Center for Social Entrepreneurship

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Conor Shapiro ’03: A Visionary Change-Maker in a Republic of NGOs

Friday Speaker Series: Conor Shapiro ’03, President and CEO of the St. Boniface Haiti Foundation

Blog post by Otto Nagengast ’17

March 7, 2014

When Conor Shapiro landed in Haiti in 2003, he had just graduated from Middlebury College. He was in Haiti to teach English at a school run by a non-governmental organization, the St. Boniface Haiti Foundation (SBHF), in Fond des Blancs. He planned to stay in Haiti for only one year. As Conor described, chuckling, “It was typical liberal arts. I didn’t know where I was going.” Soon enough, Haiti gave him a direction that he has followed ever since.

He first visited Haiti in January 2002, missing two weeks of J-Term to go with his neighborhood church parish on a service trip. After returning to campus, he went to a talk from the now world-renowned Dr. Paul Farmer. This talk convinced Conor to go to Haiti. During his year teaching English in Fond des Blancs, AIDS was tearing through the country. Due to the lack of health systems, AIDS became a “death sentence.” Seeing the devastation and lack of unified response inspired Conor to enter the burgeoning field of global health.

After earning a Master’s in Public Health at Boston University, Conor returned to work with SBHF. Conor was named Director General of SBHF’s hospital in Fond des Blancs in 2009, just weeks before the 2010 earthquake that leveled Port-au-Prince. In the aftermath of the catastrophe, Conor helped to establish the SBHF’s spinal cord injury treatment center. In July 2011, Conor was appointed President and CEO of the organization.

Haiti has been called “The Republic of NGOs.” It is inundated with organizations there to make a difference, but often NGO work in Haiti is uncoordinated and redundant. In this environment, Conor and his colleagues are taking a new approach. Conor tries to provide the Haitian people with empowerment, not impose solutions. With this integrated approach, the people can have a large say in how the issues that affect their lives are addressed. Conor believes that the very core of sustainable development is empowering those being helped.

Here’s an example of Conor’s vision at work. Although the 2011 earthquake lasted only 55 seconds, it killed an estimated 250,000 people. When one looks at Port-au-Prince after the quake, it becomes clear why. Buildings collapsed into stacks of concrete pancakes, trapping people inside. Conor realized that after the earthquake workers still used the same unreliable construction techniques. Using resources close at hand, Conor reached out to one of the board members of SBHF who owns a construction company in Boston. Contractors from Boston now travel to Haiti to train contractors there.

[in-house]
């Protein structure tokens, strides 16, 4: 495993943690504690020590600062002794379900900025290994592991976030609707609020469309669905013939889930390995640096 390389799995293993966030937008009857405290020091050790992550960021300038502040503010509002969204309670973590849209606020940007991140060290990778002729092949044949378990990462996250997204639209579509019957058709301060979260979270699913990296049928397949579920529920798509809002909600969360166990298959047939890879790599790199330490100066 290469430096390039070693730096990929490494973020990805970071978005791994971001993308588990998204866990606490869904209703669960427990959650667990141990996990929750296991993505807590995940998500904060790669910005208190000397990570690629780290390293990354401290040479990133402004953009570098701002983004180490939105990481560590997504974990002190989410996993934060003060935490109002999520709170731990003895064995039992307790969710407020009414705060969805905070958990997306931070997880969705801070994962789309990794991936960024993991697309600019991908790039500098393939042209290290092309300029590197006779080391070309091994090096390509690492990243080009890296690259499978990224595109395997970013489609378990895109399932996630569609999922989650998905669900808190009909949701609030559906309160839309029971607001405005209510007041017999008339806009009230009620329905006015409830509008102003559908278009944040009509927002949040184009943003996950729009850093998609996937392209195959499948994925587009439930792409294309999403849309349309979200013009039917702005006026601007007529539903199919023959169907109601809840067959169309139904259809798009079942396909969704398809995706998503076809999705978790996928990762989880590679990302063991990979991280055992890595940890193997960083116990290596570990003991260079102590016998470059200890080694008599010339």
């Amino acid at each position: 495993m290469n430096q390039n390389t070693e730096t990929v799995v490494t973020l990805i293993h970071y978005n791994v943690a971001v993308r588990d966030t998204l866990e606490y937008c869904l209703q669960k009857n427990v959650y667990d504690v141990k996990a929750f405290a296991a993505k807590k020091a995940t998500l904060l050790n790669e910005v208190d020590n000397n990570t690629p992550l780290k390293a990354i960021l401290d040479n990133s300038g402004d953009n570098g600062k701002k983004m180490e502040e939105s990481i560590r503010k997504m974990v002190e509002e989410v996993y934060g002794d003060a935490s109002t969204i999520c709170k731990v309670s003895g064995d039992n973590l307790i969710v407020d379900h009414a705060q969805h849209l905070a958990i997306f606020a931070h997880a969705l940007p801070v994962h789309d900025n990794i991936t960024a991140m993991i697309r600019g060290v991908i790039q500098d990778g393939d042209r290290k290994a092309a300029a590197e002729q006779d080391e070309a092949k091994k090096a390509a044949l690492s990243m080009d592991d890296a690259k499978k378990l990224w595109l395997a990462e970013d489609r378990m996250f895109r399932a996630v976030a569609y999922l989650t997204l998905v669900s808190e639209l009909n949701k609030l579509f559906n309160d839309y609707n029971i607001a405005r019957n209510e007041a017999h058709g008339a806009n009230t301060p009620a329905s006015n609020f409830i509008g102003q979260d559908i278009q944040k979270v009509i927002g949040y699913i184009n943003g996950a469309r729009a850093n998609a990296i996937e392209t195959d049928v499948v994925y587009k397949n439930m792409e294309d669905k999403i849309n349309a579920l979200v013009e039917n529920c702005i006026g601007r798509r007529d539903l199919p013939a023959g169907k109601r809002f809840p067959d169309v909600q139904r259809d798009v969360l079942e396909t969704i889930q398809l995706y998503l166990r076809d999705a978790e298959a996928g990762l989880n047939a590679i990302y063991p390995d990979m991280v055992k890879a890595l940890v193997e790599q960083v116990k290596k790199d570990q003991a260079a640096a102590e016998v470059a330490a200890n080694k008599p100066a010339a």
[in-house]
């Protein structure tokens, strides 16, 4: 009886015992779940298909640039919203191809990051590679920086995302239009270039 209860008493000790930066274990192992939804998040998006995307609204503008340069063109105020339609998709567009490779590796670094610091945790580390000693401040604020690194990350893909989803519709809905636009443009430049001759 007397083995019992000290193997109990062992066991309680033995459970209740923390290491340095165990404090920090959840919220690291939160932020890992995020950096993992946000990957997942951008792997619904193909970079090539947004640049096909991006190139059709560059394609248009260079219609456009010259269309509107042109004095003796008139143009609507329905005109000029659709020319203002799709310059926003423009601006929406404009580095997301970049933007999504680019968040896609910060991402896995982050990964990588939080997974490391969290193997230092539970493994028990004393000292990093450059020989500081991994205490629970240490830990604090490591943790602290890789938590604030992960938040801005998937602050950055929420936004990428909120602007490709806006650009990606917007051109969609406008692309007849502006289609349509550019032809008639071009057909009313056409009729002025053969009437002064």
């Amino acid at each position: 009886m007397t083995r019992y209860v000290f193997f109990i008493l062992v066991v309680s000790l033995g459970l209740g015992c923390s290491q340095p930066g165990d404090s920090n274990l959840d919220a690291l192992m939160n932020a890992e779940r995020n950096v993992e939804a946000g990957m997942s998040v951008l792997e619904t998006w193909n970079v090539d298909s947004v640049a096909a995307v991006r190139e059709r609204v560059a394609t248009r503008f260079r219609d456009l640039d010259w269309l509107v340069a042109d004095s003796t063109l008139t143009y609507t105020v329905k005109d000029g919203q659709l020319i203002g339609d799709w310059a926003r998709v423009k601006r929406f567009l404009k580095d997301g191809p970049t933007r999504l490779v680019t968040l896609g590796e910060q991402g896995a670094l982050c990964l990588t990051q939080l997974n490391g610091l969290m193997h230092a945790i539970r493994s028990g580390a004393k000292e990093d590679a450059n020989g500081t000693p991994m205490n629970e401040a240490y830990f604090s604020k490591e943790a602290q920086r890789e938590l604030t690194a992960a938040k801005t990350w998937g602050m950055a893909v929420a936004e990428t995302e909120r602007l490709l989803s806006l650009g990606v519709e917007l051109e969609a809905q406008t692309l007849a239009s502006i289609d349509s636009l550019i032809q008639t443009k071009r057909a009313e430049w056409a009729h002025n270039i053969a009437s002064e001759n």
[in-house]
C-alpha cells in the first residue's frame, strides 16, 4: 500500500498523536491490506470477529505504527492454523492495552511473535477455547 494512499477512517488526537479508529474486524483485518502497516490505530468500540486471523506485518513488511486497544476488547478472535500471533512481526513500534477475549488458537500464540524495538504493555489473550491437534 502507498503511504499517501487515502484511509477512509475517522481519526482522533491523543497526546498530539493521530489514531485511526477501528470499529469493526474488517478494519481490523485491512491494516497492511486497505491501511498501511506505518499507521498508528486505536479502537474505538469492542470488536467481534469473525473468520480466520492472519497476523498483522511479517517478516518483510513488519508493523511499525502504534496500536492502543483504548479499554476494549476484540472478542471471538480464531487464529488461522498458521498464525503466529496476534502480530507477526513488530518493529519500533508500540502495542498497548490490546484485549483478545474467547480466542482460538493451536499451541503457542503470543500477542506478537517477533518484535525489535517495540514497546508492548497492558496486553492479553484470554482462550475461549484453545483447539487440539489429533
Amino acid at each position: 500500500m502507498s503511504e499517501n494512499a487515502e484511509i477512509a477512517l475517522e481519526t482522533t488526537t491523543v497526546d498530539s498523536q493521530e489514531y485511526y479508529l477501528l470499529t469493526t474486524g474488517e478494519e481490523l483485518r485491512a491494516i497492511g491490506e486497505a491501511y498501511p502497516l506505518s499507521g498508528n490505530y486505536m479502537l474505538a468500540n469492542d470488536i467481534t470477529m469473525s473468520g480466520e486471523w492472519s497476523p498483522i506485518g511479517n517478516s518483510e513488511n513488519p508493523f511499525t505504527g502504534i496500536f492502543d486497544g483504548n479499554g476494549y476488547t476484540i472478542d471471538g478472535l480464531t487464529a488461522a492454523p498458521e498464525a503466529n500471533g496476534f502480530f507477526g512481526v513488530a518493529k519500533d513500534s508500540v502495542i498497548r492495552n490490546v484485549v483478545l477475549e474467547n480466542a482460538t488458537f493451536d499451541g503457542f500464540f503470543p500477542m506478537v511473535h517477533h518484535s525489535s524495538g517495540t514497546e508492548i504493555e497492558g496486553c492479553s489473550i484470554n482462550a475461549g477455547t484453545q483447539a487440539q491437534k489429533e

Conor assesses the efficacy of development work on a straightforward notion: how has it helped the most vulnerable? By these standards, the SBHF is incredibly successful. In addition to founding what has become known as Haiti’s preeminent spinal cord injury treatment center, SBHF offers the only emergency obstetrics care (which includes the only three incubators) on Haiti’s southern peninsula, which is a catchment area of two million people.

Conor concluded with some advice to his fellow Midd kids who want to make a change in the world.

  • “There is room for everyone at the table,” Conor said, “If everyone played the same role, that’d be scary…whatever you’re most passionate about can be brought to the most vulnerable.”
  • Persistence is crucial, because development is not only hard and requires it, but “being there for the long haul builds up trust” with those you’re working with.
  • Listen, learn, and adapt.
  • Don’t get bogged down in traditional ways of looking at sustainability and cost-effectiveness. He cited the fight against AIDS as an example. Once people looked beyond the paradigm of treatment versus prevention, they saw that treatment was inherently preventative. The most important result of this was that ultimately “more lives were saved.”

Conor is the embodiment of what many Middlebury students aim to become. He is a broad-minded critical thinker who changes peoples’ lives day in and day out. It was a great pleasure to have Conor on campus, and we here at Middlebury wish him all the best in his work.

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